Seven months later, the startup manages to raise financing that’s valued at $5 million and has a price per share that’s 50 cents.
At this stage, the convertible note holder will get the discount of 15 percent that was agreed on earlier, which means he or she will pay 42 cents for every share.
Now, what about the valuation cap?
It was set at $4 million, so every share will have a value of 40 cents. Taking the 4 percent interest into account, the loan will have a value of $10,400.
The convertible note holder will use that $10,400 to buy shares in the company, and since these are 40 cents per share, this means that he or she will receive 26,000 shares in the startup.
Pros And Cons Of Convertible Notes
- Legally, convertible notes are easier to document than other types of financing, which makes them less expensive. Convertible notes are also short agreements. They tend to be no more than five pages in length. That’s a whole lot shorter than the 40-odd pages that you’ll need when setting up stock agreements! Their shorter length results in convertible notes closing faster, which reduces the company’s legal fees.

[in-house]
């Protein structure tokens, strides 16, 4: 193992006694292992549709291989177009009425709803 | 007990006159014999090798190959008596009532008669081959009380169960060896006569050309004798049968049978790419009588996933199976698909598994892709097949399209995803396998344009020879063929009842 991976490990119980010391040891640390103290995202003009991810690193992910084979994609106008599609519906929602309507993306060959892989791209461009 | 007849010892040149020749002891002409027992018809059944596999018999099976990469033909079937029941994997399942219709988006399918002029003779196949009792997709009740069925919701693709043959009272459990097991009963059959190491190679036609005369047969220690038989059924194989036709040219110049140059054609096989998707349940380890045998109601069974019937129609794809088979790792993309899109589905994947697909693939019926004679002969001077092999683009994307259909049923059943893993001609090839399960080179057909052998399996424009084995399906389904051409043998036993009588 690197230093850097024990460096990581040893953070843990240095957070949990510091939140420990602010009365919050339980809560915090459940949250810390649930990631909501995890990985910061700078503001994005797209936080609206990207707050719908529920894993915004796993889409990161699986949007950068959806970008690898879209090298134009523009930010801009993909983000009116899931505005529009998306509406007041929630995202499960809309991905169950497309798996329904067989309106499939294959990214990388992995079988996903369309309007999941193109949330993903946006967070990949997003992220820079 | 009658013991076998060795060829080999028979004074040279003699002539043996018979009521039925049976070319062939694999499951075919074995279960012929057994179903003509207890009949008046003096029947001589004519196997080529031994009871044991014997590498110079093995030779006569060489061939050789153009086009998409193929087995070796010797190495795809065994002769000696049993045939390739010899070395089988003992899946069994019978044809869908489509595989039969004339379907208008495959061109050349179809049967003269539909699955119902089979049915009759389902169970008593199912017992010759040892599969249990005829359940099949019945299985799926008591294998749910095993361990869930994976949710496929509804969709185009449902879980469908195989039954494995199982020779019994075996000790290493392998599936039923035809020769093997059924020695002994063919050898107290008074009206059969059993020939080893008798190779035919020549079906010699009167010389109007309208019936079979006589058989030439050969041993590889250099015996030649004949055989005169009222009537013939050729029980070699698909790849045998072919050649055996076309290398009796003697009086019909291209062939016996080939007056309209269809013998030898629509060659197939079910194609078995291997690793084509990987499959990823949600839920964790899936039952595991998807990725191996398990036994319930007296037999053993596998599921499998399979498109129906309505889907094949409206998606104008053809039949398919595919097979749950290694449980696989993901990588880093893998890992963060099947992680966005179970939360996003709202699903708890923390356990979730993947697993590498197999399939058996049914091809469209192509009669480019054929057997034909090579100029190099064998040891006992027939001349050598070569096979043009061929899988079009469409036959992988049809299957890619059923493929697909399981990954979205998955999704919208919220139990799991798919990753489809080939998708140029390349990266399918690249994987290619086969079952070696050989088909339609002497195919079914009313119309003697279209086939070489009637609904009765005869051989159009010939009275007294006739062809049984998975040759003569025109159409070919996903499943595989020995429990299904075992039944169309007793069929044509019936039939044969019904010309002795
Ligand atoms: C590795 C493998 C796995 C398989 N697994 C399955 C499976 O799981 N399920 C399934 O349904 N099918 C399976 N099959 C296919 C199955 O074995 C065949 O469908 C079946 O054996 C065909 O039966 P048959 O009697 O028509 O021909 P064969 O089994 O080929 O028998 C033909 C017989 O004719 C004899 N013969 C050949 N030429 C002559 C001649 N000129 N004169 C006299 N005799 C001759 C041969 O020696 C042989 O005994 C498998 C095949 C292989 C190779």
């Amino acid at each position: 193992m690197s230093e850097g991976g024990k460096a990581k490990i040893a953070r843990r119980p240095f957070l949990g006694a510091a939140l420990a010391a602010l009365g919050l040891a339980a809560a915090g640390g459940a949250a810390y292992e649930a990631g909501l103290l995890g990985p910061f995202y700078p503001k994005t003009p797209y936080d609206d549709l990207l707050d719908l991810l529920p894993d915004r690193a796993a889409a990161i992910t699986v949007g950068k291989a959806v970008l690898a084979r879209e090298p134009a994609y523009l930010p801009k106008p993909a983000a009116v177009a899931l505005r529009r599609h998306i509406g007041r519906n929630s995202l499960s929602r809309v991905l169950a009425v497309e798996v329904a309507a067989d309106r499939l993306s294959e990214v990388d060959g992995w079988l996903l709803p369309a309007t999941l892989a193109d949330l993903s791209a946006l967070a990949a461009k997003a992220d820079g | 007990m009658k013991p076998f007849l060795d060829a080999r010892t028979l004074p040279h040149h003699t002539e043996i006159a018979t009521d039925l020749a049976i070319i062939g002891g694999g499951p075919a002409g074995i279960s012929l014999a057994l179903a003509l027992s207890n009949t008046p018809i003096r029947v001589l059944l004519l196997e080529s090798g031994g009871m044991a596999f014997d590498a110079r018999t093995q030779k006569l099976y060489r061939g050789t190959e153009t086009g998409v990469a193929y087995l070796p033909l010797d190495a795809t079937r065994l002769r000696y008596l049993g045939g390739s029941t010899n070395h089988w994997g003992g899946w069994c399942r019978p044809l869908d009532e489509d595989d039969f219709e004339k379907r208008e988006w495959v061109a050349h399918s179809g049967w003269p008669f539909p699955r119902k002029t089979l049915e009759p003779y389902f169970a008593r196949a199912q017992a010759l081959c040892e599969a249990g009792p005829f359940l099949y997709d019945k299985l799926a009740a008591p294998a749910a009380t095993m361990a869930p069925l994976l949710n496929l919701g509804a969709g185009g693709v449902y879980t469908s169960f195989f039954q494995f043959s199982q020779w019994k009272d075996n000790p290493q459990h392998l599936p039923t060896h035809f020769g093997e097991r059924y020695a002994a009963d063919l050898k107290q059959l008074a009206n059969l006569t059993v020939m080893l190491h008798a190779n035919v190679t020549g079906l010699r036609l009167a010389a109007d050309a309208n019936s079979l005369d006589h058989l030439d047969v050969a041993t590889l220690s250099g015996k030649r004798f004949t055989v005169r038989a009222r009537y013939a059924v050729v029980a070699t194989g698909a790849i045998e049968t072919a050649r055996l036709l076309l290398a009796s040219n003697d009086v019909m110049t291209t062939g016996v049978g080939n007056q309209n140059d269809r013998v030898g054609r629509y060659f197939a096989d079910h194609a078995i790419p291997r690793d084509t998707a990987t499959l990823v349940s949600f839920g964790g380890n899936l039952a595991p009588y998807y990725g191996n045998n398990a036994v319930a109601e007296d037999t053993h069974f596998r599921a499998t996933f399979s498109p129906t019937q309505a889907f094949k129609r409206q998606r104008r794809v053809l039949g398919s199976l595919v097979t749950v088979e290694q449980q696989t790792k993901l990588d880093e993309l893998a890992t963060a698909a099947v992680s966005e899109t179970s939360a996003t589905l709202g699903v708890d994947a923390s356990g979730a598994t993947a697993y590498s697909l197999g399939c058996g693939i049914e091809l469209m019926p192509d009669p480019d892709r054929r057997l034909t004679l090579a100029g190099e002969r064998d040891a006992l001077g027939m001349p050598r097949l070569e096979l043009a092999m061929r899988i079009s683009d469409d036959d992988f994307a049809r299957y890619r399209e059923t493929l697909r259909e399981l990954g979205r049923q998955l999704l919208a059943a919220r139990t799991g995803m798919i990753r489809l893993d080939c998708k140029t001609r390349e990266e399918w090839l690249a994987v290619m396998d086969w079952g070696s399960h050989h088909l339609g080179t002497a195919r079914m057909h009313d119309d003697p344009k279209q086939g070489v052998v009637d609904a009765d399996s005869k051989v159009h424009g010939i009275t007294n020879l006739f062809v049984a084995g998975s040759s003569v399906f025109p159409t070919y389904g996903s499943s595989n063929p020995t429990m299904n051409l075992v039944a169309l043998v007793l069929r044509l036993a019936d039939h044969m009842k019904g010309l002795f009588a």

- You’ll receive funding you need for your startup right away. Convertible notes let investors give money to startups so that they can turn that debt into equity later. This means that as a startup, you’ll get the money you need without first having to define the equity value. It also means investors will be able to have a stake in the company from the beginning.
- Linked to the above point, convertible notes benefit startup owners because they define the company’s value when there’s not much to base its valuation on since the company is still in its early stages – it might only be an idea at this point! This valuation will later be determined during Series A financing, a company’s first round of venture capital financing, as there will be more data available.